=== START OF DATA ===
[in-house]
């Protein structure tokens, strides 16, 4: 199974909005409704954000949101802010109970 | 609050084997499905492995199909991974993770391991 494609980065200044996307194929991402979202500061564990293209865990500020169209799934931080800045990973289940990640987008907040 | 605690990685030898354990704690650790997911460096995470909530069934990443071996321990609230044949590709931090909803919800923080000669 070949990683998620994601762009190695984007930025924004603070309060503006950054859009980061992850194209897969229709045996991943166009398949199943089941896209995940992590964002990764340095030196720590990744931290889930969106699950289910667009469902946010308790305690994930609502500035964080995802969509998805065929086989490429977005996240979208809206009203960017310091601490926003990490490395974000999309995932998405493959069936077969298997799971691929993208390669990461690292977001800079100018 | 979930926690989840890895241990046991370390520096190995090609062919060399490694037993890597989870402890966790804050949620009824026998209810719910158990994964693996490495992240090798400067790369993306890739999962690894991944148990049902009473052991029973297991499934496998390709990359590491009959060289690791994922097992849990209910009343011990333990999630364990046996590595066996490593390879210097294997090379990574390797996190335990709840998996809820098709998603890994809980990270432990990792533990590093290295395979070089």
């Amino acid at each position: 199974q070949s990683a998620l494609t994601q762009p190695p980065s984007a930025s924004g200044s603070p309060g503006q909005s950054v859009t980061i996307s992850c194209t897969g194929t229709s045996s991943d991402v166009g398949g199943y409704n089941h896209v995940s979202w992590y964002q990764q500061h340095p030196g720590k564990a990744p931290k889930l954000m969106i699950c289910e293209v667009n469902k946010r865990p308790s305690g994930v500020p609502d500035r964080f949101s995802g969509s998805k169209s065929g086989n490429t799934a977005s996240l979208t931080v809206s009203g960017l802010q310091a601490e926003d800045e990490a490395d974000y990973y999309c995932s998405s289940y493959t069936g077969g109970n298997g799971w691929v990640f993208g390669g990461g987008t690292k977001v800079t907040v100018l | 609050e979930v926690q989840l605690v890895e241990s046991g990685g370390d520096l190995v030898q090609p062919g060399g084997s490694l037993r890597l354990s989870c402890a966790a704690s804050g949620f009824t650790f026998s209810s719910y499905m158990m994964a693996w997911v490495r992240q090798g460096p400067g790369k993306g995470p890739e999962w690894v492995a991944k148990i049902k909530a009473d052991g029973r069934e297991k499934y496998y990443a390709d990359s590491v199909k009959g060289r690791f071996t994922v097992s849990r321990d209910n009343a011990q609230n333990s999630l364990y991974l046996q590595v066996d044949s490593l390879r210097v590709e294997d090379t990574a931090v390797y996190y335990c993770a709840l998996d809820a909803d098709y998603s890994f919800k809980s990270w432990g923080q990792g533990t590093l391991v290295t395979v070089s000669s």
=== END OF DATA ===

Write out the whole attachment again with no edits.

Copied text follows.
[in-house]
């Protein structure tokens, strides 16, 4: 199974909005409704954000949101802010109970 | 609050084997499905492995199909991974993770391991 494609980065200044996307194929991402979202500061564990293209865990500020169209799934931080800045990973289940990640987008907040 | 605690990685030898354990704690650790997911460096995470909530069934990443071996321990609230044949590709931090909803919800923080000669 070949990683998620994601762009190695984007930025924004603070309060503006950054859009980061992850194209897969229709045996991943166009398949199943089941896209995940992590964002990764340095030196720590990744931290889930969106699950289910667009469902946010308790305690994930609502500035964080995802969509998805065929086989490429977005996240979208809206009203960017310091601490926003990490490395974000999309995932998405493959069936077969298997799971691929993208390669990461690292977001800079100018 | 979930926690989840890895241990046991370390520096190995090609062919060399490694037993890597989870402890966790804050949620009824026998209810719910158990994964693996490495992240090798400067790369993306890739999962690894991944148990049902009473052991029973297991499934496998390709990359590491009959060289690791994922097992849990209910009343011990333990999630364990046996590595066996490593390879210097294997090379990574390797996190335990709840998996809820098709998603890994809980990270432990990792533990590093290295395979070089």
């Amino acid at each position: 199974q070949s990683a998620l494609t994601q762009p190695p980065s984007a930025s924004g200044s603070p309060g503006q909005s950054v859009t980061i996307s992850c194209t897969g194929t229709s045996s991943d991402v166009g398949g199943y409704n089941h896209v995940s979202w992590y964002q990764q500061h340095p030196g720590k564990a990744p931290k889930l954000m969106i699950c289910e293209v667009n469902k946010r865990p308790s305690g994930v500020p609502d500035r964080f949101s995802g969509s998805k169209s065929g086989n490429t799934a977005s996240l979208t931080v809206s009203g960017l802010q310091a601490e926003d800045e990490a490395d974000y990973y999309c995932s998405s289940y493959t069936g077969g109970n298997g799971w691929v990640f993208g390669g990461g987008t690292k977001v800079t907040v100018l | 609050e979930v926690q989840l605690v890895e241990s046991g990685g370390d520096l190995v030898q090609p062919g060399g084997s490694l037993r890597l354990s989870c402890a966790a704690s804050g949620f009824t650790f026998s209810s719910y499905m158990m994964a693996w997911v490495r992240q090798g460096p400067g790369k993306g995470p890739e999962w690894v492995a991944k148990i049902k909530a009473d052991g029973r069934e297991k499934y496998y990443a390709d990359s590491v199909k009959g060289r690791f071996t994922v097992s849990r321990d209910n009343a011990q609230n333990s999630l364990y991974l046996q590595v066996d044949s490593l390879r210097v590709e294997d090379t990574a931090v390797y996190y335990c993770a709840l998996d809820a909803d098709y998603s890994f919800k809980s990270w432990g923080q990792g533990t590093l391991v290295t395979v070089s000669s």